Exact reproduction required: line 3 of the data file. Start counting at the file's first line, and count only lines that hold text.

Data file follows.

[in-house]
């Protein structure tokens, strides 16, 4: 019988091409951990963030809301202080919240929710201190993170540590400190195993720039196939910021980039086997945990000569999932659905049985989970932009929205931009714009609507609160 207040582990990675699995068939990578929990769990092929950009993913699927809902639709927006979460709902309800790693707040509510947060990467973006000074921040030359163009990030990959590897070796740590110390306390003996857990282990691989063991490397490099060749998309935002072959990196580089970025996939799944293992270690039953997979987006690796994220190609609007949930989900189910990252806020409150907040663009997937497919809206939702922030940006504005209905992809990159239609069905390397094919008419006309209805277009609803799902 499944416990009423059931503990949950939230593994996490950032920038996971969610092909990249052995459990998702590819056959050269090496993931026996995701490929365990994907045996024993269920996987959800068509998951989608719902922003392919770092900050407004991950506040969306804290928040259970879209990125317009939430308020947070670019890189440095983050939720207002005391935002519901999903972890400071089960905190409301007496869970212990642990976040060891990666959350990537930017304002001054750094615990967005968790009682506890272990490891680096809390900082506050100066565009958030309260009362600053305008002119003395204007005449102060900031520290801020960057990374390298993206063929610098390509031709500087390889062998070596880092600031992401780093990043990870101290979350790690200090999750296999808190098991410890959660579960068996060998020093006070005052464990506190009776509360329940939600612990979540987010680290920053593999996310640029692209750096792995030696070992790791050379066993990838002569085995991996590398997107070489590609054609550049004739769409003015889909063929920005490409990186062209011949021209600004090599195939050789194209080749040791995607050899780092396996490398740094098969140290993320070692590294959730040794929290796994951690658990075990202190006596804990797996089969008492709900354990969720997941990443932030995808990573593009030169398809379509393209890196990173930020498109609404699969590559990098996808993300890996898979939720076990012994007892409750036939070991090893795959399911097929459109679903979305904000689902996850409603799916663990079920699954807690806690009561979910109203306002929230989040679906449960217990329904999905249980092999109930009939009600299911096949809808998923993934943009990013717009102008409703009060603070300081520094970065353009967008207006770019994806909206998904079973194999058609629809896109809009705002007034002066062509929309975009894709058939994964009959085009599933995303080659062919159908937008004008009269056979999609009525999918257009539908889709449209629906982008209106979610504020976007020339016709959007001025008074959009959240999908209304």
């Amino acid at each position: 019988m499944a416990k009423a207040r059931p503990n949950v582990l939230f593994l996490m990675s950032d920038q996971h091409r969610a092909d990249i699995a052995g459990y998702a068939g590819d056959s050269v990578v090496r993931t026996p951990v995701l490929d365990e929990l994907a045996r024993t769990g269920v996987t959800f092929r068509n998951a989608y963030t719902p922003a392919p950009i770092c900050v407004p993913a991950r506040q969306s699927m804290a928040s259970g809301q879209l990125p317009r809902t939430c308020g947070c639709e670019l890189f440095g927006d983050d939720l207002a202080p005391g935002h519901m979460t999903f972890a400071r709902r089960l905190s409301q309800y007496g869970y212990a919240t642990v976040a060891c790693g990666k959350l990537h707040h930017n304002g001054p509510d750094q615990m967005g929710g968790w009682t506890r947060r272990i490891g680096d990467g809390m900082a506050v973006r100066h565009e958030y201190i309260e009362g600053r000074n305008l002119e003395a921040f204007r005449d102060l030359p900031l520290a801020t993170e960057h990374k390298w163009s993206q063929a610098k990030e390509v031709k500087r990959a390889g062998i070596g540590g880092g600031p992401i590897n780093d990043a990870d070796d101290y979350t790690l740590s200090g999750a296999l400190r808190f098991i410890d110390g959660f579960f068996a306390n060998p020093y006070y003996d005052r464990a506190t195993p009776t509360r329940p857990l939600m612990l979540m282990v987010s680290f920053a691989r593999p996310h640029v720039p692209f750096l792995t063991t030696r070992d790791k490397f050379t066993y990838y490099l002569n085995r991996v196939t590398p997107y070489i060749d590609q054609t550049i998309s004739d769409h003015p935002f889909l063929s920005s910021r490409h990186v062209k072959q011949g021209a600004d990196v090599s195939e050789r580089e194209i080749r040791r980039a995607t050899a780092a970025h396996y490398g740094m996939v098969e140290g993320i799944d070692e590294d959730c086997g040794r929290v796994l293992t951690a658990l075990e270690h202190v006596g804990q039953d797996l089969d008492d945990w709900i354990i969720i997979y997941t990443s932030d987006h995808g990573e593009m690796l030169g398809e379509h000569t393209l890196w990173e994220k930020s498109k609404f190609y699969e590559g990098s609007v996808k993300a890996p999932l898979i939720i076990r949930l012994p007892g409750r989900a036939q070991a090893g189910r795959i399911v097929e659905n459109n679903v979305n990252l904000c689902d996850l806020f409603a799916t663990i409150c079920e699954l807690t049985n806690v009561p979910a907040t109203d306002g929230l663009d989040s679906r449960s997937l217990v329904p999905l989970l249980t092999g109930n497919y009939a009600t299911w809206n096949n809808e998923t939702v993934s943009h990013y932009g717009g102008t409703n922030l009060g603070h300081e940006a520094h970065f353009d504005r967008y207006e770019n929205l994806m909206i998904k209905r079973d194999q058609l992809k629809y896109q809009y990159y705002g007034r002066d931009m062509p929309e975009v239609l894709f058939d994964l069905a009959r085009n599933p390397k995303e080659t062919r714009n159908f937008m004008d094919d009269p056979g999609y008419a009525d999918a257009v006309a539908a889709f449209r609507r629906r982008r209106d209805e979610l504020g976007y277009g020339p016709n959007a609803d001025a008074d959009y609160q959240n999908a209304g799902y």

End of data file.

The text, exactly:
């Amino acid at each position: 019988m499944a416990k009423a207040r059931p503990n949950v582990l939230f593994l996490m990675s950032d920038q996971h091409r969610a092909d990249i699995a052995g459990y998702a068939g590819d056959s050269v990578v090496r993931t026996p951990v995701l490929d365990e929990l994907a045996r024993t769990g269920v996987t959800f092929r068509n998951a989608y963030t719902p922003a392919p950009i770092c900050v407004p993913a991950r506040q969306s699927m804290a928040s259970g809301q879209l990125p317009r809902t939430c308020g947070c639709e670019l890189f440095g927006d983050d939720l207002a202080p005391g935002h519901m979460t999903f972890a400071r709902r089960l905190s409301q309800y007496g869970y212990a919240t642990v976040a060891c790693g990666k959350l990537h707040h930017n304002g001054p509510d750094q615990m967005g929710g968790w009682t506890r947060r272990i490891g680096d990467g809390m900082a506050v973006r100066h565009e958030y201190i309260e009362g600053r000074n305008l002119e003395a921040f204007r005449d102060l030359p900031l520290a801020t993170e960057h990374k390298w163009s993206q063929a610098k990030e390509v031709k500087r990959a390889g062998i070596g540590g880092g600031p992401i590897n780093d990043a990870d070796d101290y979350t790690l740590s200090g999750a296999l400190r808190f098991i410890d110390g959660f579960f068996a306390n060998p020093y006070y003996d005052r464990a506190t195993p009776t509360r329940p857990l939600m612990l979540m282990v987010s680290f920053a691989r593999p996310h640029v720039p692209f750096l792995t063991t030696r070992d790791k490397f050379t066993y990838y490099l002569n085995r991996v196939t590398p997107y070489i060749d590609q054609t550049i998309s004739d769409h003015p935002f889909l063929s920005s910021r490409h990186v062209k072959q011949g021209a600004d990196v090599s195939e050789r580089e194209i080749r040791r980039a995607t050899a780092a970025h396996y490398g740094m996939v098969e140290g993320i799944d070692e590294d959730c086997g040794r929290v796994l293992t951690a658990l075990e270690h202190v006596g804990q039953d797996l089969d008492d945990w709900i354990i969720i997979y997941t990443s932030d987006h995808g990573e593009m690796l030169g398809e379509h000569t393209l890196w990173e994220k930020s498109k609404f190609y699969e590559g990098s609007v996808k993300a890996p999932l898979i939720i076990r949930l012994p007892g409750r989900a036939q070991a090893g189910r795959i399911v097929e659905n459109n679903v979305n990252l904000c689902d996850l806020f409603a799916t663990i409150c079920e699954l807690t049985n806690v009561p979910a907040t109203d306002g929230l663009d989040s679906r449960s997937l217990v329904p999905l989970l249980t092999g109930n497919y009939a009600t299911w809206n096949n809808e998923t939702v993934s943009h990013y932009g717009g102008t409703n922030l009060g603070h300081e940006a520094h970065f353009d504005r967008y207006e770019n929205l994806m909206i998904k209905r079973d194999q058609l992809k629809y896109q809009y990159y705002g007034r002066d931009m062509p929309e975009v239609l894709f058939d994964l069905a009959r085009n599933p390397k995303e080659t062919r714009n159908f937008m004008d094919d009269p056979g999609y008419a009525d999918a257009v006309a539908a889709f449209r609507r629906r982008r209106d209805e979610l504020g976007y277009g020339p016709n959007a609803d001025a008074d959009y609160q959240n999908a209304g799902y």